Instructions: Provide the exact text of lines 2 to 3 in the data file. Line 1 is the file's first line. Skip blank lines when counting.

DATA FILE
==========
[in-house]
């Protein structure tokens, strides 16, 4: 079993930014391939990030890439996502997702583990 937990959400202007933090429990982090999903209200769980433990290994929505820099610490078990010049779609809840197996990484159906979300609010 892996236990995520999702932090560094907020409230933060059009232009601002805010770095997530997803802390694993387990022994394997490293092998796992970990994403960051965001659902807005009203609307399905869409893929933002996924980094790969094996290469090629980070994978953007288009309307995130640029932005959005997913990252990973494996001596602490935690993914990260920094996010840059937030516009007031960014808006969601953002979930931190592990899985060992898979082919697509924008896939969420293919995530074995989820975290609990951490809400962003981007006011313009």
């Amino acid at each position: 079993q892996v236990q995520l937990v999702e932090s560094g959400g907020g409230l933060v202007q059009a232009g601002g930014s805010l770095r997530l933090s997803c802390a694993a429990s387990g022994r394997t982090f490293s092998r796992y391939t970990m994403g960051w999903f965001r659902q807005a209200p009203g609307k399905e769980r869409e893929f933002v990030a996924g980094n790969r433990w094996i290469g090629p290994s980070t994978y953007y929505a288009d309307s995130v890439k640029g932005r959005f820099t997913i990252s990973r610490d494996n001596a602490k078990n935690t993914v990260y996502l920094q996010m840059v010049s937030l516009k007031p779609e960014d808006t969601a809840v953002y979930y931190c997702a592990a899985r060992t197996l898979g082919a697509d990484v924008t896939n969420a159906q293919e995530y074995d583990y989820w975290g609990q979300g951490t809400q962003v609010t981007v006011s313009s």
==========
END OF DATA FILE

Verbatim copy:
């Protein structure tokens, strides 16, 4: 079993930014391939990030890439996502997702583990 937990959400202007933090429990982090999903209200769980433990290994929505820099610490078990010049779609809840197996990484159906979300609010 892996236990995520999702932090560094907020409230933060059009232009601002805010770095997530997803802390694993387990022994394997490293092998796992970990994403960051965001659902807005009203609307399905869409893929933002996924980094790969094996290469090629980070994978953007288009309307995130640029932005959005997913990252990973494996001596602490935690993914990260920094996010840059937030516009007031960014808006969601953002979930931190592990899985060992898979082919697509924008896939969420293919995530074995989820975290609990951490809400962003981007006011313009």
């Amino acid at each position: 079993q892996v236990q995520l937990v999702e932090s560094g959400g907020g409230l933060v202007q059009a232009g601002g930014s805010l770095r997530l933090s997803c802390a694993a429990s387990g022994r394997t982090f490293s092998r796992y391939t970990m994403g960051w999903f965001r659902q807005a209200p009203g609307k399905e769980r869409e893929f933002v990030a996924g980094n790969r433990w094996i290469g090629p290994s980070t994978y953007y929505a288009d309307s995130v890439k640029g932005r959005f820099t997913i990252s990973r610490d494996n001596a602490k078990n935690t993914v990260y996502l920094q996010m840059v010049s937030l516009k007031p779609e960014d808006t969601a809840v953002y979930y931190c997702a592990a899985r060992t197996l898979g082919a697509d990484v924008t896939n969420a159906q293919e995530y074995d583990y989820w975290g609990q979300g951490t809400q962003v609010t981007v006011s313009s």